Asia Pacific / Crime & Legal

Bangladesh court accepts murder charges for 2016 terrorist attack on Dhaka eatery

AP, Reuters

A special tribunal Wednesday accepted murder and other charges against eight suspected Islamic militants in a grisly attack on a restaurant two years ago in Bangladesh’s capital.

Twenty hostages, including 17 people from Japan, Italy and India, were killed when five militants attacked the Holey Artisan Bakery in 2016. The militants were killed by commandos inside the cafe during a 12-hour standoff. Two security officials later died of their injuries in a hospital.

Judge Mujibur Rahman of the Anti-Terrorism Special Tribunal in Dhaka accepted the charges and set the next hearing for Aug. 16. Six of the accused are behind bars, and two are fugitives.

The police investigation has found that 21 people were involved in the attack on July 1, 2016, but 13 of them have now been killed by security officials in raids, according to case documents.

The Islamic State group claimed responsibility for the operation, but authorities insisted that it had no presence in the country and instead blamed a domestic group, Jumatual Mujahedeen Bangladesh.

The Japanese Foreign Ministry’s press secretary, Takeshi Osuga, said Tokyo has asked Bangladesh to ensure the safety and security of its citizens in the future. Seven Japanese were killed in the 2016 incident. “Our foreign minister, Taro Kono, asked Bangladesh’s prime minister on Tuesday to ensure safety and security, as Japan wants to participate in more economic development,” Osuga said.

Prime Minister Sheikh Hasina assured him that such an attack will not happen again in the future, Bangladesh sources said.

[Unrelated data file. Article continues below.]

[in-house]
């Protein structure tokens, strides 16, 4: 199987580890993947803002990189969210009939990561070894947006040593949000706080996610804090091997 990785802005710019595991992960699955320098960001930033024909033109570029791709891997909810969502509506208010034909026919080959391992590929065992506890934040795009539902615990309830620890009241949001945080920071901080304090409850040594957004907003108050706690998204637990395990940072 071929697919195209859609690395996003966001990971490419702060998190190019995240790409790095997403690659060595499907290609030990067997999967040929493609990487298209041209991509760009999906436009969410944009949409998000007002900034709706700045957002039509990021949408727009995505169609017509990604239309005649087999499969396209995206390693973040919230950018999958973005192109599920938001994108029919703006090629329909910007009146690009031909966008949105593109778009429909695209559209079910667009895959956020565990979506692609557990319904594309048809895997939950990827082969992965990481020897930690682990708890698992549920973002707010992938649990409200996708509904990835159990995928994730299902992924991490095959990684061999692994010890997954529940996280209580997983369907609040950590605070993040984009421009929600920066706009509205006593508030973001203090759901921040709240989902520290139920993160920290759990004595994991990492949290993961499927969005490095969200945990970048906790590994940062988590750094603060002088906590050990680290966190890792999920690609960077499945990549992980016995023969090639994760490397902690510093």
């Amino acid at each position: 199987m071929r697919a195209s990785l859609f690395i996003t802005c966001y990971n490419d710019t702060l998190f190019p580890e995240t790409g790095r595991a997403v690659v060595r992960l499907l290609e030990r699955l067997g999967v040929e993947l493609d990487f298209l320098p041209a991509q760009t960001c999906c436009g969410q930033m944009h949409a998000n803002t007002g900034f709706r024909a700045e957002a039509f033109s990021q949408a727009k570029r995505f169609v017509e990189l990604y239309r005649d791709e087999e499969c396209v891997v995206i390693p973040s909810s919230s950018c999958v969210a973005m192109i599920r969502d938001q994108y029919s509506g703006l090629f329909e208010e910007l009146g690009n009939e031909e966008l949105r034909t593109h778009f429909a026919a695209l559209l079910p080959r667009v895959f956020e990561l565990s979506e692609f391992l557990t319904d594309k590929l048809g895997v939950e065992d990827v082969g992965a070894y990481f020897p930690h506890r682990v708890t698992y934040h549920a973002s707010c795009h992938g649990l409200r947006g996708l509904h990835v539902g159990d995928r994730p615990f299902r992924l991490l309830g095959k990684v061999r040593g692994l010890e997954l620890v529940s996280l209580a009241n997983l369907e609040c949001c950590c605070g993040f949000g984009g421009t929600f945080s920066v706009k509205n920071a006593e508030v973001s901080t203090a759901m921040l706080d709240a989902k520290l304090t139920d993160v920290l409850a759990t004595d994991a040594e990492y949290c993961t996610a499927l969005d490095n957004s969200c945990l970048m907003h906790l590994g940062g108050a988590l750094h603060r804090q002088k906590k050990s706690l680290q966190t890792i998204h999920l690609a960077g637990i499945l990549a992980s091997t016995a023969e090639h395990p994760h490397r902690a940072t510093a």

Japan has signed a $2.62 billion metro rail project in Dhaka in which it will invest $1.92 billion. But all its citizens pulled out of Bangladesh after the 2016 attack, and work was stopped on the project for a year.

Osuga said Bangladesh has asked Japan to withdraw its travel alert but Tokyo cannot do this without further studying the situation.

Japan also wants Bangladesh to share its findings from the investigation into the attack.

The cafe siege followed several years of small attacks targeting scores of people whom extremists deemed enemies of radical Islam, including secularists, writers, religious minorities, foreigners and activists.

Bangladesh has experienced a rise in Islamic militancy in recent years, but Hasina’s government of Prime Minister Sheikh Hasina launched a massive crackdown, saying it is following a policy of zero tolerance of radical Islamists.

Since the attack, authorities have captured or killed dozens of suspects and said that Jumatual Mujahedeen Bangladesh has been weakened, if not eliminated completely. The cafe reopened in January last year a few blocks away from its old site